Skip to main content

10. Assassin’s Creed 3 – Huge technical accomplishment that set the bar higher for future open-world games

1 of 10

9. Spec Ops: The Line – Looks like another Call of Duty military shooter clone but once you get into it, it’s clear that it’s anything but. It’s a rare game that makes us question why we like war games of this sort in the first place.

2 of 10

8. The Walking Dead –No health bars, heads-up displays or experience points, this game is all about human relationships and choices the player makes affect the ‘people’ in the game. There are great example of how games can tell a better – or more involving – story than any other medium.

3 of 10

7. Nintendo Land – Nintendo Land is the shining example of what Nintendo is trying to accomplish with its new Wii U console. The 12 mini-games all show off one or more aspects of the second-screen concept.

4 of 10

6. Journey – Unlike any other game out there, Journey has no words, dialogue or instructions – players are meant to simply figure things out for themselves and to interpret their experiences however they see fit.

5 of 10

5. Sleeping Dogs – A game doesn’t have to be perfectly original to be a ton of fun. This title incorporates a fighting system that’s reminiscent of the Batman Arkham games, a driving system similar to the Need for Speed series and slow-motion gun-fights from the Max Payne franchise, all of which are set in a Grand Theft Auto-like criminal underworld.

6 of 10

4. The Unfinished Swan – Every now and then, a game comes along and tries something completely unique with old game standards and absolutely nails it. Like Journey, The Unfinished Swan can be considered an art game – especially given that it takes place inside a painting – but it’s not just thought-provoking, it’s a lot of fun to boot.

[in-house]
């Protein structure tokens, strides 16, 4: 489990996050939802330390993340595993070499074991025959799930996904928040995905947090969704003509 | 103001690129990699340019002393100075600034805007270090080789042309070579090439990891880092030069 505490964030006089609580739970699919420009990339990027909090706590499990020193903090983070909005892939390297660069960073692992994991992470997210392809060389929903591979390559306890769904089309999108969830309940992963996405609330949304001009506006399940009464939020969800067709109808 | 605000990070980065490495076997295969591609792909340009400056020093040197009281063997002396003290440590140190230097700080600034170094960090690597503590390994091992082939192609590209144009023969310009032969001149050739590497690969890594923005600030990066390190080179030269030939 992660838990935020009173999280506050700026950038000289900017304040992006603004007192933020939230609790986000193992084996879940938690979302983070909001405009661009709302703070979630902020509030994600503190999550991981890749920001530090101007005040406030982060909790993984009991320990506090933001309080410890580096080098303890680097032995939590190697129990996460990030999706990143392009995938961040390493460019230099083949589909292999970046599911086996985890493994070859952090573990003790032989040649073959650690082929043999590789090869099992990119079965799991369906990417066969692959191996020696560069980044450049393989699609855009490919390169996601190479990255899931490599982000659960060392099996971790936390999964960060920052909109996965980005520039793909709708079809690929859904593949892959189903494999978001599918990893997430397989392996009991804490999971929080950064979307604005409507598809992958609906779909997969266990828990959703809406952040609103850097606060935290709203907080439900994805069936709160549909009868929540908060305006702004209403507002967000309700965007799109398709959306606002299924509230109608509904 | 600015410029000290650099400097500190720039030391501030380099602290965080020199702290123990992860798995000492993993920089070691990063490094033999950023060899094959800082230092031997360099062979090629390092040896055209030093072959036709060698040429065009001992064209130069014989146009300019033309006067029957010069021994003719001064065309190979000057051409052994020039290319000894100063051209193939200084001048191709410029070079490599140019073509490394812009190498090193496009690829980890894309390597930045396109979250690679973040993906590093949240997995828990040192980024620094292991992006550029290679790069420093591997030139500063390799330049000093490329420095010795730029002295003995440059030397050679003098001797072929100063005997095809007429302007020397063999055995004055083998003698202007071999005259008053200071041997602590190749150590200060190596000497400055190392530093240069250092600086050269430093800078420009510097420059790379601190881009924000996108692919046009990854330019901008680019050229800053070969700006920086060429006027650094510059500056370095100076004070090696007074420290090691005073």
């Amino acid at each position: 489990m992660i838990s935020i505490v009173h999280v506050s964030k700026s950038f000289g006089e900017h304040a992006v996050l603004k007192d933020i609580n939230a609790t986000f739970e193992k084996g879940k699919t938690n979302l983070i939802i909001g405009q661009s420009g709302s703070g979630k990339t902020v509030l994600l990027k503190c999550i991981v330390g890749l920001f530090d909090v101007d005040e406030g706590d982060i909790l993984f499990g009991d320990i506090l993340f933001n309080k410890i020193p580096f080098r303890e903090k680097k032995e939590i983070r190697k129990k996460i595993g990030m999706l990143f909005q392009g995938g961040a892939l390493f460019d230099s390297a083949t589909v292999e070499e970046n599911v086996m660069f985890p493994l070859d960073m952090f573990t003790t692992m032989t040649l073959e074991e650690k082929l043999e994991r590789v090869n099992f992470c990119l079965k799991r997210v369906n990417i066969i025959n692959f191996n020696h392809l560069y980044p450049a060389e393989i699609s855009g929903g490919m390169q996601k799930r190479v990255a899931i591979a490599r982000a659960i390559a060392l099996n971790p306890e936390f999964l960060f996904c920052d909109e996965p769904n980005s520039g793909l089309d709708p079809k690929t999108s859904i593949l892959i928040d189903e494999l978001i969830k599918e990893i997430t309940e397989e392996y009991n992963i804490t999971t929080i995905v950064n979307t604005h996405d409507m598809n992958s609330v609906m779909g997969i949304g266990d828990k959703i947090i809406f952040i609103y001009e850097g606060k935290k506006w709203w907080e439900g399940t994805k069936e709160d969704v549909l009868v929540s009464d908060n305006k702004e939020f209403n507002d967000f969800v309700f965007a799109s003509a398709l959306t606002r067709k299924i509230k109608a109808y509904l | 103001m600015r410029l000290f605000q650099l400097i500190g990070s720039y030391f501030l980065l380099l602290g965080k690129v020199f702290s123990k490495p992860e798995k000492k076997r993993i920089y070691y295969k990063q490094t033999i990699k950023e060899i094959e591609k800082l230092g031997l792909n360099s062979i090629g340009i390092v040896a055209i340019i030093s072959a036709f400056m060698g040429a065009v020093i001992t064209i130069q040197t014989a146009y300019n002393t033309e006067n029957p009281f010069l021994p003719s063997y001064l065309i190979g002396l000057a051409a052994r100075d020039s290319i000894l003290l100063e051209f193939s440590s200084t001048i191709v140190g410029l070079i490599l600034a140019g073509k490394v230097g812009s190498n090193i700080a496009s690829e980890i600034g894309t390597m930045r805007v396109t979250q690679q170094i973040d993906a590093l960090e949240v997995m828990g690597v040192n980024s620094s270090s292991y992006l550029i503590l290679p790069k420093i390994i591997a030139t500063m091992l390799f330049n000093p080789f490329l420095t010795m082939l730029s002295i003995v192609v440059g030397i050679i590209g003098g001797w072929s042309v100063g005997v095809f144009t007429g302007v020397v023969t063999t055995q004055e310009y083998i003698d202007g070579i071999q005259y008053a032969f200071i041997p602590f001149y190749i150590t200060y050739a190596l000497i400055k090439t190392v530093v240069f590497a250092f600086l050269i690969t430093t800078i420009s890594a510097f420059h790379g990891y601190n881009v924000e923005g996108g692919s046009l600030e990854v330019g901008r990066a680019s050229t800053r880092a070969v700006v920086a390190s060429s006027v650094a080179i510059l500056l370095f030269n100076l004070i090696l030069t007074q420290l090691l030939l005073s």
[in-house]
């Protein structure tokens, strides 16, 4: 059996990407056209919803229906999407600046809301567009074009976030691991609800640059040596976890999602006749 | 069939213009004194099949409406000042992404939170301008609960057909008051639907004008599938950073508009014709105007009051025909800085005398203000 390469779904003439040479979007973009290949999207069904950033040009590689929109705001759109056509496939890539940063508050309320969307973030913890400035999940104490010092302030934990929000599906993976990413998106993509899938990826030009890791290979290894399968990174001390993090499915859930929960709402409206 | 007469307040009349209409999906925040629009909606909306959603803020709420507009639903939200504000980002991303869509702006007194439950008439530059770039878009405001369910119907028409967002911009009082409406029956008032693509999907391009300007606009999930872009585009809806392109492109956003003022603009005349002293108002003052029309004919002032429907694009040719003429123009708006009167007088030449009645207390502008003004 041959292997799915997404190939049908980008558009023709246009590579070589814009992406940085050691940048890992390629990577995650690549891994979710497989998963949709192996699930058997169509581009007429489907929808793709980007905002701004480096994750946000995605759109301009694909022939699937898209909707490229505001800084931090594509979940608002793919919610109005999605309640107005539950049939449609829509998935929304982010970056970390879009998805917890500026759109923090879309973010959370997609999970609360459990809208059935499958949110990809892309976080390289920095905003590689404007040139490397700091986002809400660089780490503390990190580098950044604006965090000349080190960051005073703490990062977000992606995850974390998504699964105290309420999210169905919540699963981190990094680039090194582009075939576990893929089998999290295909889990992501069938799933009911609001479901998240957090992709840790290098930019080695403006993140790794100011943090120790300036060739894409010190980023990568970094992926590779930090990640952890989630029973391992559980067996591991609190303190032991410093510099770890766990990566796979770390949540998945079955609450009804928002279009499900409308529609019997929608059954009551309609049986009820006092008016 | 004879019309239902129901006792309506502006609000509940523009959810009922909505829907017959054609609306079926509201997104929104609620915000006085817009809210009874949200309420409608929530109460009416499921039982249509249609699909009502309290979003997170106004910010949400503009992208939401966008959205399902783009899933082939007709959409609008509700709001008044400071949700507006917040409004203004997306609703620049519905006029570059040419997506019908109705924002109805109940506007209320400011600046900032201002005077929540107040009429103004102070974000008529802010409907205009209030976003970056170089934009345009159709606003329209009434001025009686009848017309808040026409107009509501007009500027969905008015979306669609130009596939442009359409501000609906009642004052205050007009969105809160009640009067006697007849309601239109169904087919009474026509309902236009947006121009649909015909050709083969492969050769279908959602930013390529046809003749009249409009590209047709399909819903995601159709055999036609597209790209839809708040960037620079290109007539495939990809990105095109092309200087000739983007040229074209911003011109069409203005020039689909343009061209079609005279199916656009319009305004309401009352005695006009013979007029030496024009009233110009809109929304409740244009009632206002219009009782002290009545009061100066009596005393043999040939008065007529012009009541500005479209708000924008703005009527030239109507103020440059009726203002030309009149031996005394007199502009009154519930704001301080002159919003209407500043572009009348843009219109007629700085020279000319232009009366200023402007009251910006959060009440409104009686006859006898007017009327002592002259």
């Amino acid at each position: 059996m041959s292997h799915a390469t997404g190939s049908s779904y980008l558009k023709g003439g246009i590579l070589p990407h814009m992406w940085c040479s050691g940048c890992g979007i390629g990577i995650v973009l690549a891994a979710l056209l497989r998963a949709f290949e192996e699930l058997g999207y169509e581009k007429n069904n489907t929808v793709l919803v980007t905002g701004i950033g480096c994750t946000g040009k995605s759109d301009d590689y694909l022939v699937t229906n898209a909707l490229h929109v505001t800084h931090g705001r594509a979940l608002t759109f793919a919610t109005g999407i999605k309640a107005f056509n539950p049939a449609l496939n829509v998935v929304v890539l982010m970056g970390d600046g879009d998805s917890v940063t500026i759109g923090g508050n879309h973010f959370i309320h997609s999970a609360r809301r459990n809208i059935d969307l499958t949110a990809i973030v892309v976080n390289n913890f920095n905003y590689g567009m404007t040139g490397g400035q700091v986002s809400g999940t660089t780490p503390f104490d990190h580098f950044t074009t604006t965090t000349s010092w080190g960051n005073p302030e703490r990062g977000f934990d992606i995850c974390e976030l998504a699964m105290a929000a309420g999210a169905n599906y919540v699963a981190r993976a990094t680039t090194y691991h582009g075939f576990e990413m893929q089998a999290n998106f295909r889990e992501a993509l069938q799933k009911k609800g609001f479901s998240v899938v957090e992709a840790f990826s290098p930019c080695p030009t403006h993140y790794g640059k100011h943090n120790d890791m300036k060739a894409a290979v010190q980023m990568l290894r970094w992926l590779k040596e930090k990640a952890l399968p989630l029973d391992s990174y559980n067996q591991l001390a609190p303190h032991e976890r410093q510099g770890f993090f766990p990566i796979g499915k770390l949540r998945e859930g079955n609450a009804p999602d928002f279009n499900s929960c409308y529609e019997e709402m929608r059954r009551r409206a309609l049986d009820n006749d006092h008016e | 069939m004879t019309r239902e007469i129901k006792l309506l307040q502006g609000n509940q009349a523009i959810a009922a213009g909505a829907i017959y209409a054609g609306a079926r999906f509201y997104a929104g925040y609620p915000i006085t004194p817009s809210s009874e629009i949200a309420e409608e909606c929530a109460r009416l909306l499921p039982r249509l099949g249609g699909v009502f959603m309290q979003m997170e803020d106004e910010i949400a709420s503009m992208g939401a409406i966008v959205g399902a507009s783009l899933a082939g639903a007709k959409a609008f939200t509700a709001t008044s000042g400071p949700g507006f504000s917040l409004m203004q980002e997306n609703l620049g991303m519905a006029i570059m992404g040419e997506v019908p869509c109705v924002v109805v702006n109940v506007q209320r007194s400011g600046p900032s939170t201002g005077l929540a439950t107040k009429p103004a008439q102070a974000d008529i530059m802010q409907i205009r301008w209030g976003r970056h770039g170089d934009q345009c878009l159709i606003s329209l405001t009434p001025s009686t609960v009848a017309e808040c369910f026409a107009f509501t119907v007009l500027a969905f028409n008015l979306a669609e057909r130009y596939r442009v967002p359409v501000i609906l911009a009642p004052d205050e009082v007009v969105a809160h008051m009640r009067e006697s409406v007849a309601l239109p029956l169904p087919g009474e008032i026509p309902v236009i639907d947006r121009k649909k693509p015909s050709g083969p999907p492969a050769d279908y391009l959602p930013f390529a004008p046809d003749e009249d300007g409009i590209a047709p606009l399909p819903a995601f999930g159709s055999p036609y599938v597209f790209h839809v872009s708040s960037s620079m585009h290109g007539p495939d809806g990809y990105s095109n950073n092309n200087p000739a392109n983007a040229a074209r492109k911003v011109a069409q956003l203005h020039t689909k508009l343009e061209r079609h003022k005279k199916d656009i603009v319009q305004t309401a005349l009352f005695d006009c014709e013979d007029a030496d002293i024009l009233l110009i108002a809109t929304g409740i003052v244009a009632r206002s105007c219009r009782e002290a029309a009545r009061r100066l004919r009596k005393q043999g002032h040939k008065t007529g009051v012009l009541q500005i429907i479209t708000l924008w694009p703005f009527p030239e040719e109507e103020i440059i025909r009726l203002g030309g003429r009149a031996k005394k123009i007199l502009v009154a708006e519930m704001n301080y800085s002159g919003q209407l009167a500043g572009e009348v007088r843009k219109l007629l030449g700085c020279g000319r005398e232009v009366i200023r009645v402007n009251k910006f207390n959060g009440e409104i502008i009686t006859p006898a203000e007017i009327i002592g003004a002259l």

7 of 10

3. Halo 4 – If ever there were a template for how to make a super-big budget game properly, surely Halo 4 would be it. The latest instalment of the sci-fi adventures of the Master Chief gets everything right.

8 of 10

2. Far Cry 3 – By perfecting the formula for an open-world first-person shooter, the developers at Ubisoft have made it significantly harder to appreciate linear rivals such as Call of Duty, which offer pre-determined experiences that merely take the player from point A to point B. All of a sudden, compared to Far Cry, such games feel old.

9 of 10

1. Mass Effect 3 – The best game of 2012 is also its most controversial. But even if you hated the ending the sci-fi role-playing saga’s concluding chapter was still outstanding in every other way. From incredibly imagined (and rendered) alien worlds to excellent sound design and voice acting and tremendously engaging gameplay, BioWare nailed every technical aspect, all of which meshed with its traditional strong suit: storytelling and characterization.

10 of 10